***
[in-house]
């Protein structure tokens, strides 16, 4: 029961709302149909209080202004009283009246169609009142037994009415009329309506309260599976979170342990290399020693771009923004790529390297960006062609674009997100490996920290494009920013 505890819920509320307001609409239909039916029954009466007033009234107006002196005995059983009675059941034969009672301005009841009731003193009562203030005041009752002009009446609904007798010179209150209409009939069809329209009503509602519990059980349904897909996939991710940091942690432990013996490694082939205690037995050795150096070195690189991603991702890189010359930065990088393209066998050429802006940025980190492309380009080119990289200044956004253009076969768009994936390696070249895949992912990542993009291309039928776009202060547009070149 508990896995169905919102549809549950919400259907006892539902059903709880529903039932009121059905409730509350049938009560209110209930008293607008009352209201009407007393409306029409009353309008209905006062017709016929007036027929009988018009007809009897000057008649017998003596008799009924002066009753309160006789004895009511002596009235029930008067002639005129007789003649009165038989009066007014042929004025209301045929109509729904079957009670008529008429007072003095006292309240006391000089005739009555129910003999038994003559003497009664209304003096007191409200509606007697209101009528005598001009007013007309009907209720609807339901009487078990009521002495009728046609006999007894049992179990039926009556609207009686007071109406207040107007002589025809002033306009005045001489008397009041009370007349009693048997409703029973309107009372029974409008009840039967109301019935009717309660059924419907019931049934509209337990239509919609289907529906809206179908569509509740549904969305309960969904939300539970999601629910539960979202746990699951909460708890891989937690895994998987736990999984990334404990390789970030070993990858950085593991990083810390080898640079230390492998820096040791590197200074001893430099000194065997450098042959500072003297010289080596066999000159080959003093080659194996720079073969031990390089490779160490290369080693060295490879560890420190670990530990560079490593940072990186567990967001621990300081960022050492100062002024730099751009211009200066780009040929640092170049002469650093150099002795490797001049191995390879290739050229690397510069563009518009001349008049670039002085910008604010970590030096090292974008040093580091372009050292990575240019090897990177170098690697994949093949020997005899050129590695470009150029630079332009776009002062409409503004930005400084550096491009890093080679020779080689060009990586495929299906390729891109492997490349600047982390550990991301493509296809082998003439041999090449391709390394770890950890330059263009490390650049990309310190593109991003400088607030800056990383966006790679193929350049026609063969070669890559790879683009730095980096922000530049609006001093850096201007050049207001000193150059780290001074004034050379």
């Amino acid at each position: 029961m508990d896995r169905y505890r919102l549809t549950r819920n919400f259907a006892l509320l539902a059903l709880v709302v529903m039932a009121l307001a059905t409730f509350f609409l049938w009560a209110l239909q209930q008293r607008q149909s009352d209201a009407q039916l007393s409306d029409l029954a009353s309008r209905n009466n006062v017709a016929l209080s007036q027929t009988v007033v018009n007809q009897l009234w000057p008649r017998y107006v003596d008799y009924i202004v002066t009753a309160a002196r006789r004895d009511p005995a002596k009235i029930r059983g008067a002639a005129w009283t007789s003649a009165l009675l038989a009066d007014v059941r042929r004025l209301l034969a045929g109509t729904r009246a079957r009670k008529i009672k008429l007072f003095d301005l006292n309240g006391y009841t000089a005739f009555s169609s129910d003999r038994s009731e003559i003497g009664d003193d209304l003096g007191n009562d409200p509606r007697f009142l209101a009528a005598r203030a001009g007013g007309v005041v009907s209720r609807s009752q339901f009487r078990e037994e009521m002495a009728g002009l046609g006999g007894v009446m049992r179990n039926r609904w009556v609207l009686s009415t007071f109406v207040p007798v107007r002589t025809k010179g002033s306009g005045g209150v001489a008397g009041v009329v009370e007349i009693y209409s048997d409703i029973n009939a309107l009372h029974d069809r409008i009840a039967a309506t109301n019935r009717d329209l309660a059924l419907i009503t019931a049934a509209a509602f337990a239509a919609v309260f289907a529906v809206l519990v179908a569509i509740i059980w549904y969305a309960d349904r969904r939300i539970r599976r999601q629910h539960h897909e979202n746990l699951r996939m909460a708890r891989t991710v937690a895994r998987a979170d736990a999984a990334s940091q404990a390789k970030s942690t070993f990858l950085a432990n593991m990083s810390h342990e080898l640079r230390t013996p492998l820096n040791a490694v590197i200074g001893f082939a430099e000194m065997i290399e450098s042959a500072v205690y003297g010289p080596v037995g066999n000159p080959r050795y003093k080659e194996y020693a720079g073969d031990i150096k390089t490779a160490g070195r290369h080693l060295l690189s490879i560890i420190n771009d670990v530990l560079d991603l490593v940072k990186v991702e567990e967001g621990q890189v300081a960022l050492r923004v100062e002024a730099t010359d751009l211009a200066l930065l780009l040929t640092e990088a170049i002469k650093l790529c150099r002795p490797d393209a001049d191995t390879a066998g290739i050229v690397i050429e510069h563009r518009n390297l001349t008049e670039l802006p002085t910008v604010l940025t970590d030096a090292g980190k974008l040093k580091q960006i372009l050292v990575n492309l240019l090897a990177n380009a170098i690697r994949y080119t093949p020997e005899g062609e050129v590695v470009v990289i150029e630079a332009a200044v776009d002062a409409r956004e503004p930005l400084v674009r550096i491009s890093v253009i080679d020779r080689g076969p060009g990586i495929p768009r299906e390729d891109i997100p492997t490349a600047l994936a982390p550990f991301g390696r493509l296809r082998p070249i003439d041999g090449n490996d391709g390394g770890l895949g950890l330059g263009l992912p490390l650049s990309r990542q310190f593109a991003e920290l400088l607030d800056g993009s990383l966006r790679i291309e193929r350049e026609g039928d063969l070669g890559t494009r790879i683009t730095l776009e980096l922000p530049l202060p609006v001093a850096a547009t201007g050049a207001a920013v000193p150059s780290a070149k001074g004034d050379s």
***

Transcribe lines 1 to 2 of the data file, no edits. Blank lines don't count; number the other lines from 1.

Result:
[in-house]
């Protein structure tokens, strides 16, 4: 029961709302149909209080202004009283009246169609009142037994009415009329309506309260599976979170342990290399020693771009923004790529390297960006062609674009997100490996920290494009920013 505890819920509320307001609409239909039916029954009466007033009234107006002196005995059983009675059941034969009672301005009841009731003193009562203030005041009752002009009446609904007798010179209150209409009939069809329209009503509602519990059980349904897909996939991710940091942690432990013996490694082939205690037995050795150096070195690189991603991702890189010359930065990088393209066998050429802006940025980190492309380009080119990289200044956004253009076969768009994936390696070249895949992912990542993009291309039928776009202060547009070149 508990896995169905919102549809549950919400259907006892539902059903709880529903039932009121059905409730509350049938009560209110209930008293607008009352209201009407007393409306029409009353309008209905006062017709016929007036027929009988018009007809009897000057008649017998003596008799009924002066009753309160006789004895009511002596009235029930008067002639005129007789003649009165038989009066007014042929004025209301045929109509729904079957009670008529008429007072003095006292309240006391000089005739009555129910003999038994003559003497009664209304003096007191409200509606007697209101009528005598001009007013007309009907209720609807339901009487078990009521002495009728046609006999007894049992179990039926009556609207009686007071109406207040107007002589025809002033306009005045001489008397009041009370007349009693048997409703029973309107009372029974409008009840039967109301019935009717309660059924419907019931049934509209337990239509919609289907529906809206179908569509509740549904969305309960969904939300539970999601629910539960979202746990699951909460708890891989937690895994998987736990999984990334404990390789970030070993990858950085593991990083810390080898640079230390492998820096040791590197200074001893430099000194065997450098042959500072003297010289080596066999000159080959003093080659194996720079073969031990390089490779160490290369080693060295490879560890420190670990530990560079490593940072990186567990967001621990300081960022050492100062002024730099751009211009200066780009040929640092170049002469650093150099002795490797001049191995390879290739050229690397510069563009518009001349008049670039002085910008604010970590030096090292974008040093580091372009050292990575240019090897990177170098690697994949093949020997005899050129590695470009150029630079332009776009002062409409503004930005400084550096491009890093080679020779080689060009990586495929299906390729891109492997490349600047982390550990991301493509296809082998003439041999090449391709390394770890950890330059263009490390650049990309310190593109991003400088607030800056990383966006790679193929350049026609063969070669890559790879683009730095980096922000530049609006001093850096201007050049207001000193150059780290001074004034050379």